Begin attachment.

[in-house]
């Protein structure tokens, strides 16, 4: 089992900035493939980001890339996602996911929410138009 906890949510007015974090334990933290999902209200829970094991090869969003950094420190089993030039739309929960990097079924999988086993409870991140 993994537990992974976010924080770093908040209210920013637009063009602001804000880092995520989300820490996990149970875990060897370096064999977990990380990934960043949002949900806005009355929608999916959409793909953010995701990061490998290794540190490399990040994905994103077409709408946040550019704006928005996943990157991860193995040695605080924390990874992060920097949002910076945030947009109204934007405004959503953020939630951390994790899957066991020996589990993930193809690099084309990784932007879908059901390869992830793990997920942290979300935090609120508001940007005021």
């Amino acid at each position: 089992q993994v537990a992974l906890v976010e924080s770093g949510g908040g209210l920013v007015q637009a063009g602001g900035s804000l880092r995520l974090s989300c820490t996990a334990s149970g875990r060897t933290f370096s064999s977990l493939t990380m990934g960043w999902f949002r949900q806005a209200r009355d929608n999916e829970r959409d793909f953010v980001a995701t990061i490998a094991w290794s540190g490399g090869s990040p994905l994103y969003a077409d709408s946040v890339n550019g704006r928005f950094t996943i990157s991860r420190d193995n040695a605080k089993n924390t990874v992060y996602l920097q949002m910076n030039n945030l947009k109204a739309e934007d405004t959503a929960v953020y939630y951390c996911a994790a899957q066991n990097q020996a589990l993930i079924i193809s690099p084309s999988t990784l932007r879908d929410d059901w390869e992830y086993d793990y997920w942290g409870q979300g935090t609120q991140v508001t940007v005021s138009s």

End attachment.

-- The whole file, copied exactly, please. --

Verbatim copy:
[in-house]
């Protein structure tokens, strides 16, 4: 089992900035493939980001890339996602996911929410138009 906890949510007015974090334990933290999902209200829970094991090869969003950094420190089993030039739309929960990097079924999988086993409870991140 993994537990992974976010924080770093908040209210920013637009063009602001804000880092995520989300820490996990149970875990060897370096064999977990990380990934960043949002949900806005009355929608999916959409793909953010995701990061490998290794540190490399990040994905994103077409709408946040550019704006928005996943990157991860193995040695605080924390990874992060920097949002910076945030947009109204934007405004959503953020939630951390994790899957066991020996589990993930193809690099084309990784932007879908059901390869992830793990997920942290979300935090609120508001940007005021």
């Amino acid at each position: 089992q993994v537990a992974l906890v976010e924080s770093g949510g908040g209210l920013v007015q637009a063009g602001g900035s804000l880092r995520l974090s989300c820490t996990a334990s149970g875990r060897t933290f370096s064999s977990l493939t990380m990934g960043w999902f949002r949900q806005a209200r009355d929608n999916e829970r959409d793909f953010v980001a995701t990061i490998a094991w290794s540190g490399g090869s990040p994905l994103y969003a077409d709408s946040v890339n550019g704006r928005f950094t996943i990157s991860r420190d193995n040695a605080k089993n924390t990874v992060y996602l920097q949002m910076n030039n945030l947009k109204a739309e934007d405004t959503a929960v953020y939630y951390c996911a994790a899957q066991n990097q020996a589990l993930i079924i193809s690099p084309s999988t990784l932007r879908d929410d059901w390869e992830y086993d793990y997920w942290g409870q979300g935090t609120q991140v508001t940007v005021s138009s």